From: Reuters
Published December 13, 2007 06:38 AM

Climate change poses dangerous health risks

By Sugita Katyal

NUSA DUA, Indonesia (Reuters) - Millions more people will be at risk from illnesses such as malaria and diarrhea in a warming world beset by heatwaves and water shortages, the World Health Organization said on Thursday.

Climate experts say rising temperatures and heatwaves will increase the number of heat-related deaths, while higher ozone levels from pollution will mean more people suffering from cardio-respiratory disease.

A warming world would also mean the spread of vector-borne and pathogenic diseases such as malaria, dengue fever and cholera.

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"Some of the major killers are climate sensitive," Maria Neira, the World Health Organization's director for public health and the environment, said at climate talks in Bali.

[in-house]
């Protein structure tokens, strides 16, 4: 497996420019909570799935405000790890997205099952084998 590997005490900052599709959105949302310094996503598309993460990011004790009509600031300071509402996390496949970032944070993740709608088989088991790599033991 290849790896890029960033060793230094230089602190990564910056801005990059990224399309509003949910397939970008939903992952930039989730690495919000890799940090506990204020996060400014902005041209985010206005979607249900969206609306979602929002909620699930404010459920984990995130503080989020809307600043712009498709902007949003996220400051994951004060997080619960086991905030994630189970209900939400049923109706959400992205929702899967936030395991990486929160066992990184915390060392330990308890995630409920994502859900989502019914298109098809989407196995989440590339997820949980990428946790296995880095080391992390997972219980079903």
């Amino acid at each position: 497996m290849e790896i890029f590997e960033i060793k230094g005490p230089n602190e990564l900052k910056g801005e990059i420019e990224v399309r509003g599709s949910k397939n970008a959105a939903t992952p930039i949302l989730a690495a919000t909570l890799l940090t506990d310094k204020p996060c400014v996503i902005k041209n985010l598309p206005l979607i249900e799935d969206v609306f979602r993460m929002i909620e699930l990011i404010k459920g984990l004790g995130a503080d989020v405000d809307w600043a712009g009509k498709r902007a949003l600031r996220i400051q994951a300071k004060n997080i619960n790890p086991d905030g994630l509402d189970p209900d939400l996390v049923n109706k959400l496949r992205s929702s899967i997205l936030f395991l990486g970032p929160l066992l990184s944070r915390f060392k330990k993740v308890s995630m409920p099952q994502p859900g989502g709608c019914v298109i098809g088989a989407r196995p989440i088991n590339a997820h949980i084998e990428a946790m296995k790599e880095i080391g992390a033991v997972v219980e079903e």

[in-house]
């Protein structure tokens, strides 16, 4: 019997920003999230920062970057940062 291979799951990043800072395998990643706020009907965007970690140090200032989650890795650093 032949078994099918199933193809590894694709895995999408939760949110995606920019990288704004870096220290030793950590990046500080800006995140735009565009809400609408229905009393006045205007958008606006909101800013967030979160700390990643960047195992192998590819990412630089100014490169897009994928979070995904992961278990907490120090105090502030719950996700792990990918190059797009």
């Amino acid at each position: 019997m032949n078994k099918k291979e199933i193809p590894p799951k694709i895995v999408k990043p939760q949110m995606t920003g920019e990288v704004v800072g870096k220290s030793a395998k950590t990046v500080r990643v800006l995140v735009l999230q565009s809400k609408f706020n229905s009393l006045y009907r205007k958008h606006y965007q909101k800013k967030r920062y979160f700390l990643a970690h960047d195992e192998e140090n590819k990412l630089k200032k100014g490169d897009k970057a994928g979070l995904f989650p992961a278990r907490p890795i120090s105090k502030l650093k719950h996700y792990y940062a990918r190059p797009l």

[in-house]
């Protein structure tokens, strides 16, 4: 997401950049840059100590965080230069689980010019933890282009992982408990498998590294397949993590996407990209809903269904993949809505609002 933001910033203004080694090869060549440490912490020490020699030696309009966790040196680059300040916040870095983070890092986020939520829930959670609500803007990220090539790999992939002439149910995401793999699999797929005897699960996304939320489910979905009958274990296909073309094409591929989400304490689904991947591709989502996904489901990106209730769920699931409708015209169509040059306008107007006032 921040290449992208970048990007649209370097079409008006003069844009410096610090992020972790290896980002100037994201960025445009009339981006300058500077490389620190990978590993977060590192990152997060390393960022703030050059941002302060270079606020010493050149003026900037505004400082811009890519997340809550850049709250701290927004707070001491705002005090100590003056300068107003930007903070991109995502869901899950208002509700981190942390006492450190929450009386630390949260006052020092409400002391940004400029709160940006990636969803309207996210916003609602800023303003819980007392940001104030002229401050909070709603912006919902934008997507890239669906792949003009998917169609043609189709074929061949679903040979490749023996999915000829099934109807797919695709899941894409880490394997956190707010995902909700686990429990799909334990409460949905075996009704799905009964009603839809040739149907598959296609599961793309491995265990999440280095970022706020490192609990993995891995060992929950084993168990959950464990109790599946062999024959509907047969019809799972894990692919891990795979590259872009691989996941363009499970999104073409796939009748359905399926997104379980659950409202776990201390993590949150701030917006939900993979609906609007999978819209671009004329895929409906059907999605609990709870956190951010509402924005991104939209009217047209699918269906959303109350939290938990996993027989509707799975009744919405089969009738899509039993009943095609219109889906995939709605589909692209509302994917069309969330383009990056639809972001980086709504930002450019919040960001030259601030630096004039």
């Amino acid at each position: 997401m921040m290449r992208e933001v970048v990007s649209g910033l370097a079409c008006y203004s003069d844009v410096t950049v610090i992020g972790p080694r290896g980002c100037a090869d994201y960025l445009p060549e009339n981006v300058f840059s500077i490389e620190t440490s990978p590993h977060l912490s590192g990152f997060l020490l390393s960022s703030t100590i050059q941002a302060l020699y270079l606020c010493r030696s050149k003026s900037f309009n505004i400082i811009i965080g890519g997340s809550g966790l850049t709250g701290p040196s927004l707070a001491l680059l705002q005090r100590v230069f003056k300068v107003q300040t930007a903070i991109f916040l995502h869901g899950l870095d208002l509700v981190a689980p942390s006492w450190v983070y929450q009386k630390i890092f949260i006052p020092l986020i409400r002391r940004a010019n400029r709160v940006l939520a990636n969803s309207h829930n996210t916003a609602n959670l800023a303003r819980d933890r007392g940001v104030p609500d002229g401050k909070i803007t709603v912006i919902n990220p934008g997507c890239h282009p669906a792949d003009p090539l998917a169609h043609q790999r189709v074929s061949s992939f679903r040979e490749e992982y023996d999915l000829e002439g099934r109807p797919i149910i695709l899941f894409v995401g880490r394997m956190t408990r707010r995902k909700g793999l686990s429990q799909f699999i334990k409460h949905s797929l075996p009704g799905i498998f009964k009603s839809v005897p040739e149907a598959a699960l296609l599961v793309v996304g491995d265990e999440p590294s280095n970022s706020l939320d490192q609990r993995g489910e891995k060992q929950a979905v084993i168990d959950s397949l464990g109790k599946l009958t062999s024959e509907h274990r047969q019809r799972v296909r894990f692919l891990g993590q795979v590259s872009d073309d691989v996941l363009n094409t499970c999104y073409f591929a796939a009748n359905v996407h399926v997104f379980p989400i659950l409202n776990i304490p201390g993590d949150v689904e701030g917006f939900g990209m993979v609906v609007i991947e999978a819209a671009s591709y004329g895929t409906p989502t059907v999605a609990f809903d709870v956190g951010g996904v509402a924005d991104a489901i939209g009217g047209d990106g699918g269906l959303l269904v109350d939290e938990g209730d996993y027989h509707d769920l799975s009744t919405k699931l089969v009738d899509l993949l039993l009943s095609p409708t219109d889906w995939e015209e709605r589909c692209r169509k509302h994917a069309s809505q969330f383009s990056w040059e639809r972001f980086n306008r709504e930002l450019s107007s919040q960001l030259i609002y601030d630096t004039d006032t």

"We are concerned about malnutrition related to lack of agricultural production, we are concerned about diarrhea due to water scarcity and sanitation, and about seeing an increase in dengue and malaria and their appearance in areas where it was not present," she said.

"The health costs of inaction will be the incidence of injuries and death by natural disasters and heat waves or displacement of people."

Neira told the climate talks on the Indonesian resort island of Bali a 1 degree Celsius increase in temperature would lead to an 8 percent increase in the incidence of diarrhea.

Climate change was also expected to increase the proportion of the global population exposed to dengue, a disease carried by mosquitoes, by between 50 and 60 percent.

The 190-nation U.N. climate meeting in Bali from Dec 3-14 is seeking to launch two years of formal negotiations meant to end with agreement on a broad new U.N. pact to fight global warming, which is linked with rising sea levels, floods and melting glaciers.

In the past, experts have said South Asia is particularly at risk.

The region's flood-prone, low-lying countries such as Bangladesh, melting Himalayan glaciers, desert areas and large coastal cities mean disease could spread quickly and exacerbate malnutrition.

"The health system will be totally overwhelmed and not able to respond and maybe undermine the health benefits until now," said Neira.

(Editing by David Fogarty and Alex Richardson)

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